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6 Signs You May Have the Winter Blues

Analysis by Dr. Joseph Mercola

When winter arrives and daylight hours are shorter, if you’re someone who feels more than a little sad, you may have something called seasonal affective disorder, aka SAD. But how can you tell whether your feelings are normal as you adjust to winter hours, or if you actually have SAD and possibly may need a little extra help in fighting it?


The Good Men Project offers some symptoms that may clue you in that you need extra help:

  • Having low energy
  • Hypersomnia
  • Overeating
  • Weight gain
  • Craving for carbohydrates
  • Social withdrawal (feel like “hibernating”)

There’s actually a science to seasonal affective disorder, which is a form of depression linked to the lower sunlight exposure that typically occurs in winter months. For example, SAD affects only 1 percent of Floridians, compared to 9 percent of Alaskans. Women are also more predisposed to having SAD than men.

It’s quite common for people to notice changes in their mood, energy levels and food cravings when the weather turns colder and the days get shorter, but this slump, known as “winter blues,” is different from true SAD.

In the case of SAD, symptoms are so severe that they interfere with daily life. Besides the featured article’s list of signs of SAD, some people may even have trouble concentrating and having trouble carrying on with their day-to-day lives.

If this pertains to you, know that a whole host of physiological processes are directed by your body’s circadian rhythm, which is calibrated by exposure to natural sunlight and darkness. Regular sunlight exposure is a crucial part of this equation. Many have become familiar with its importance for optimizing your vitamin D levels — and there is research showing that not only is SAD more common in people with low vitamin D levels, but improving levels improves SAD symptoms.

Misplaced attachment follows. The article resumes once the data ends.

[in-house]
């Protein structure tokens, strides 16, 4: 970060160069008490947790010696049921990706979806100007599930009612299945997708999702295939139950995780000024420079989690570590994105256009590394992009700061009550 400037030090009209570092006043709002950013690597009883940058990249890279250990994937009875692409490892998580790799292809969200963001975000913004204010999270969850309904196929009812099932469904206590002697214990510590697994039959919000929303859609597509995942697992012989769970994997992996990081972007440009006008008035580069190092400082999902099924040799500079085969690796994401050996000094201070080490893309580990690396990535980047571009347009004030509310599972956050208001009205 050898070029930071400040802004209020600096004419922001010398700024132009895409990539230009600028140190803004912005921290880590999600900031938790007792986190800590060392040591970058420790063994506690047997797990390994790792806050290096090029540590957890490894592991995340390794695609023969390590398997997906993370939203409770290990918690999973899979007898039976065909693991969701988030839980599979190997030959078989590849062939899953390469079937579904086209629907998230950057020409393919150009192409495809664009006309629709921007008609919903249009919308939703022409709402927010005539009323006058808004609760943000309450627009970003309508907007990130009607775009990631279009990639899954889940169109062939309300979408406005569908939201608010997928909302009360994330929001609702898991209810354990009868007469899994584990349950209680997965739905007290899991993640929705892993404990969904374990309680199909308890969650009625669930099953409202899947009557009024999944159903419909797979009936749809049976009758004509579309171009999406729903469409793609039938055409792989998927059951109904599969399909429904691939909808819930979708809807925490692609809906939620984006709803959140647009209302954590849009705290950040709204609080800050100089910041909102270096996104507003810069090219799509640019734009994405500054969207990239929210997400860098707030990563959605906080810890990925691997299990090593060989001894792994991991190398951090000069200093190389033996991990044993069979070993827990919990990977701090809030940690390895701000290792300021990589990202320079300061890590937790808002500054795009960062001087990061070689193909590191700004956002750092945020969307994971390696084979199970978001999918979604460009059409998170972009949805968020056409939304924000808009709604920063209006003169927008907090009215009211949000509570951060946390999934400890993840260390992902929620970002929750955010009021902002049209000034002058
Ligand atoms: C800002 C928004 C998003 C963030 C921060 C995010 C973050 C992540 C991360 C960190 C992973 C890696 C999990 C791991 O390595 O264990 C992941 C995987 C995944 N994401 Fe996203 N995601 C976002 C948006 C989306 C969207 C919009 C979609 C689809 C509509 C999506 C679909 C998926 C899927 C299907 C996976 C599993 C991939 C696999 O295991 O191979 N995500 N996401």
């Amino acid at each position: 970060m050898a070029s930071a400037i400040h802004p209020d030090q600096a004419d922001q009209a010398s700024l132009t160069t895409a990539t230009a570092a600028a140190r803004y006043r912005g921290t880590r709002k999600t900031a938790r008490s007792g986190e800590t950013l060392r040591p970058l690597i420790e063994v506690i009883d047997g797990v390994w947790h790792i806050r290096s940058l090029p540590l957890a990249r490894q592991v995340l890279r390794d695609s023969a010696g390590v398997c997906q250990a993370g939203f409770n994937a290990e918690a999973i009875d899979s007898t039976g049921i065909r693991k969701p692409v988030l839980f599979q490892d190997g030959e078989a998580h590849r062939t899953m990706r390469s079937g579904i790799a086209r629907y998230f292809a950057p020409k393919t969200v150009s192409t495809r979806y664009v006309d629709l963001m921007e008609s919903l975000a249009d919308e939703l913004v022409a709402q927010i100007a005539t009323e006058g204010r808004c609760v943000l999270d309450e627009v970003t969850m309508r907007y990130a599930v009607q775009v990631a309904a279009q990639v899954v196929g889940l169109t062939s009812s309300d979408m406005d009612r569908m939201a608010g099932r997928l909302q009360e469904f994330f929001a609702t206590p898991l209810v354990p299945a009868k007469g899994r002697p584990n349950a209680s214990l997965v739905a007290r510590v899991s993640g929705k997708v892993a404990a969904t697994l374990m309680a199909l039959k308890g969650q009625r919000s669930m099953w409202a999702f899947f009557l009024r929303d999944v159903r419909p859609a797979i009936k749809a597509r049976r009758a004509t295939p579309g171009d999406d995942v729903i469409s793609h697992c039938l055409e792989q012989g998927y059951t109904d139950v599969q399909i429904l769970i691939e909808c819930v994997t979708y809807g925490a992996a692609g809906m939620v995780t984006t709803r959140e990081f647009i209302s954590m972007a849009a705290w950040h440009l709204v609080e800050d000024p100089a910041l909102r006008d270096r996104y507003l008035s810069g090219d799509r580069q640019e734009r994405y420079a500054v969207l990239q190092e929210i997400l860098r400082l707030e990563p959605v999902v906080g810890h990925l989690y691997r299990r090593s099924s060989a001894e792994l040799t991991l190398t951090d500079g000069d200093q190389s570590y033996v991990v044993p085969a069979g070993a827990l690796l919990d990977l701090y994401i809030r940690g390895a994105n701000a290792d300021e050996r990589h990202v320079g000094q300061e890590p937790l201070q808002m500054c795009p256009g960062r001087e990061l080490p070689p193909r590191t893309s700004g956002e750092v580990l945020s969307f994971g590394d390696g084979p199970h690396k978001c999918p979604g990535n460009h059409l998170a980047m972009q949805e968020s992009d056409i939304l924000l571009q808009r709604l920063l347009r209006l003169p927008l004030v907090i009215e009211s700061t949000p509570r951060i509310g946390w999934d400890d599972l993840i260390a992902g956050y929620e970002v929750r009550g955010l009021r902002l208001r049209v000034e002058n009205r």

This is one reason why full-spectrum light therapy is often recommended for the treatment of SAD. In fact, light therapy alone and placebo were both more effective than the antidepressant Prozac, even for the treatment of moderate to severe depression, in an eight-week-long study.

The idea is to try to simulate exposure to natural sunlight during times of the year when it may not be available. Researchers explained that sitting in front of a light box, first thing in the morning, daily from early fall until spring, may be necessary to help relieve SAD symptoms.

Further, if you know that SAD symptoms tend to come back for you every winter, you may want to start light therapy earlier, such as during late summer. Staying active and making it a point to get outdoors, even briefly, every day also can help fight SAD.

Additionally, in many cases, leading a healthy lifestyle, one that helps you to relieve stress and provides the nutrients your body needs physically, will help you to continue functioning with SAD, as well.

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